Pam Gilham remembered her son's birthday for more than 40 years, even though she never was able to celebrate one with him.
Two years ago in December, when he turned 40, she opened a drawer in her Texas home, and pulled out his baby pictures and the rosary that the sisters at Our Lady of Victory Home for Unwed Mothers had given her. Just like on every birthday before.
It was time to give up hope, she told herself.
She had left a letter with her baby son when he was placed for adoption, so he'd had 40 years to find her. Maybe he joined the military. He could have died. Whatever his story, she decided she was never destined to know it.
Little did she realize that her son, Jason John Jelsovsky, was just months away from embarking on a journey to find her with the tireless sleuthing efforts of his wife, Krista.
Her search paid off, and on Thursday, Jelsovsky watched as his birth mother walked past security at the Buffalo Niagara International Airport. He stepped forward. His mother reached for him. They clung to each other, letting go only long enough to take a breath.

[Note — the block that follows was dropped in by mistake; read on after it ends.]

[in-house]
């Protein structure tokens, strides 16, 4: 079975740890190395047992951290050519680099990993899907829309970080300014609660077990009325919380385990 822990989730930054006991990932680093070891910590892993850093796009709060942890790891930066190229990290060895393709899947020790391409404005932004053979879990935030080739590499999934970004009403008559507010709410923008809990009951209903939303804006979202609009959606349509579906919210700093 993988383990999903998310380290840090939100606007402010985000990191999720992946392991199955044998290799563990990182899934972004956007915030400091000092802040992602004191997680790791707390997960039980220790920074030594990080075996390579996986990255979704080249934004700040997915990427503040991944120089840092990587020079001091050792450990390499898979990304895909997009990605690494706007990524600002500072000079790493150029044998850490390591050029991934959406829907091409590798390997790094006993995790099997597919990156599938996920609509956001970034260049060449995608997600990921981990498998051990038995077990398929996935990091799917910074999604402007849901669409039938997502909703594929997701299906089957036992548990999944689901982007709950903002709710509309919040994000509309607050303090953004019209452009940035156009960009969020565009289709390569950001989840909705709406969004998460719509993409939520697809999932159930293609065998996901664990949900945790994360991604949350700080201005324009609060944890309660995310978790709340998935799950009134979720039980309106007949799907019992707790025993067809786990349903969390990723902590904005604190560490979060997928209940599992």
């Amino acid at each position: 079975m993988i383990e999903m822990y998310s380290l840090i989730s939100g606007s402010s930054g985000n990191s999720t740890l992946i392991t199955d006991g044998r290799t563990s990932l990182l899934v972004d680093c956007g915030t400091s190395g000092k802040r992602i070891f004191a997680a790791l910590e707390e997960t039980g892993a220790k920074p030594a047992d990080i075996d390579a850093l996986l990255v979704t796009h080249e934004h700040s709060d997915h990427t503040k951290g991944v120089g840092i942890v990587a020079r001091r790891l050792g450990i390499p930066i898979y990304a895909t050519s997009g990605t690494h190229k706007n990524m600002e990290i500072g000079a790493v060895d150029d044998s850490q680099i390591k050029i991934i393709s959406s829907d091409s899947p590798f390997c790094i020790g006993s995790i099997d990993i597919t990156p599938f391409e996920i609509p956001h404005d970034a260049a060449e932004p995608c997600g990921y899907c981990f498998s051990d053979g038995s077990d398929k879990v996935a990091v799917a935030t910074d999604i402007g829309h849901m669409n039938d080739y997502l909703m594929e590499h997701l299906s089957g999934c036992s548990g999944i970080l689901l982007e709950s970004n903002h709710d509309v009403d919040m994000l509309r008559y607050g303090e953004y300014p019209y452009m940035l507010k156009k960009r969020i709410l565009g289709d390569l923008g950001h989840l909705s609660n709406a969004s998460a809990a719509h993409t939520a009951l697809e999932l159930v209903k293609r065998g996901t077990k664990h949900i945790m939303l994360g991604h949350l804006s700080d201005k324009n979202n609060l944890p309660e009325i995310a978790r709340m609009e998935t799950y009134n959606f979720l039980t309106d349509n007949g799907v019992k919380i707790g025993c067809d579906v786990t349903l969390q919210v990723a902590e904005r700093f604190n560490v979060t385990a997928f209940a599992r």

"I just wanted to know he'd had a good life," his 60-year-old mother said.
Jelsovsky had. And now that life will always involve the both of them.
Gilham was an 18-year-old senior at Cardinal O'Hara High School when she found herself pregnant by her 17-year-old boyfriend. Her disapproving parents sent her to the home for unwed mothers, where she gave birth to Jefferey John Smith on Dec. 30, 1975.
Determined to keep him, she initially placed him with a foster family while she struggled to find a job that would pay enough to support the two of them. For seven months, she tried. Her brother drove her to the foster family's house every week so she could visit with her baby.
But in the end, she was forced to place him for adoption.
"It was the most hard thing I've ever had to do in my life," Gilham said, tears welling. "I didn't know where he went."
The sweet-faced mother with the dark blonde bob and bangs reached for a tissue at the Jelsovsky's kitchen table. Others reached, too, eventually depleting the tissue box halfway through a story that took two hours and many voices to tell.
Gilham had written a letter that she handed off with her baby boy, requesting that the adoption be open and providing all of her identifiable information so that should the adoptive parents or her son ever want to find her, they could. In those days, open adoptions were rare.
She even gave her son a first name with an unusual spelling – Jefferey – so that if her son ever signed in at an office where she worked, she'd be tipped off to his identity.
"I didn't count on them changing his name," Gilham said.
She eventually married, moved away from the Town of Tonawanda and landed in Texas.